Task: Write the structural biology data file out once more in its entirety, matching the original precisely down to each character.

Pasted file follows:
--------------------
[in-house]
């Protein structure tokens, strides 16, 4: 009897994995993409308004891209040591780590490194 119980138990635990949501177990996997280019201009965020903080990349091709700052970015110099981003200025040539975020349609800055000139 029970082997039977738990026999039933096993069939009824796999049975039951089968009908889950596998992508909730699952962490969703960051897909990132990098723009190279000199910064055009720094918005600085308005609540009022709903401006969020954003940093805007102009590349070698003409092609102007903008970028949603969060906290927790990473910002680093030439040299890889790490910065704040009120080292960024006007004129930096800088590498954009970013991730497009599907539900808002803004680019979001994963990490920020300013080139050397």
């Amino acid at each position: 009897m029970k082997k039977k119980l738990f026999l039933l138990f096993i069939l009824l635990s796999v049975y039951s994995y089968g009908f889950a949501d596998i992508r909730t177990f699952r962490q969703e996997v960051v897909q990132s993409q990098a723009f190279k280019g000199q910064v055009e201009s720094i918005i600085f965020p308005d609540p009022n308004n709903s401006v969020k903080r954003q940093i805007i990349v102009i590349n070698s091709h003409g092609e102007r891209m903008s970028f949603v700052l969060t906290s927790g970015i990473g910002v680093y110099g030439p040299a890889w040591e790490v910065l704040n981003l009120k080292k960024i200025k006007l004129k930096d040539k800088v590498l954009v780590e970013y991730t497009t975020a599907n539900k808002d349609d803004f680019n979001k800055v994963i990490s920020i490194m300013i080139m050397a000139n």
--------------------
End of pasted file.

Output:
[in-house]
């Protein structure tokens, strides 16, 4: 009897994995993409308004891209040591780590490194 119980138990635990949501177990996997280019201009965020903080990349091709700052970015110099981003200025040539975020349609800055000139 029970082997039977738990026999039933096993069939009824796999049975039951089968009908889950596998992508909730699952962490969703960051897909990132990098723009190279000199910064055009720094918005600085308005609540009022709903401006969020954003940093805007102009590349070698003409092609102007903008970028949603969060906290927790990473910002680093030439040299890889790490910065704040009120080292960024006007004129930096800088590498954009970013991730497009599907539900808002803004680019979001994963990490920020300013080139050397």
């Amino acid at each position: 009897m029970k082997k039977k119980l738990f026999l039933l138990f096993i069939l009824l635990s796999v049975y039951s994995y089968g009908f889950a949501d596998i992508r909730t177990f699952r962490q969703e996997v960051v897909q990132s993409q990098a723009f190279k280019g000199q910064v055009e201009s720094i918005i600085f965020p308005d609540p009022n308004n709903s401006v969020k903080r954003q940093i805007i990349v102009i590349n070698s091709h003409g092609e102007r891209m903008s970028f949603v700052l969060t906290s927790g970015i990473g910002v680093y110099g030439p040299a890889w040591e790490v910065l704040n981003l009120k080292k960024i200025k006007l004129k930096d040539k800088v590498l954009v780590e970013y991730t497009t975020a599907n539900k808002d349609d803004f680019n979001k800055v994963i990490s920020i490194m300013i080139m050397a000139n």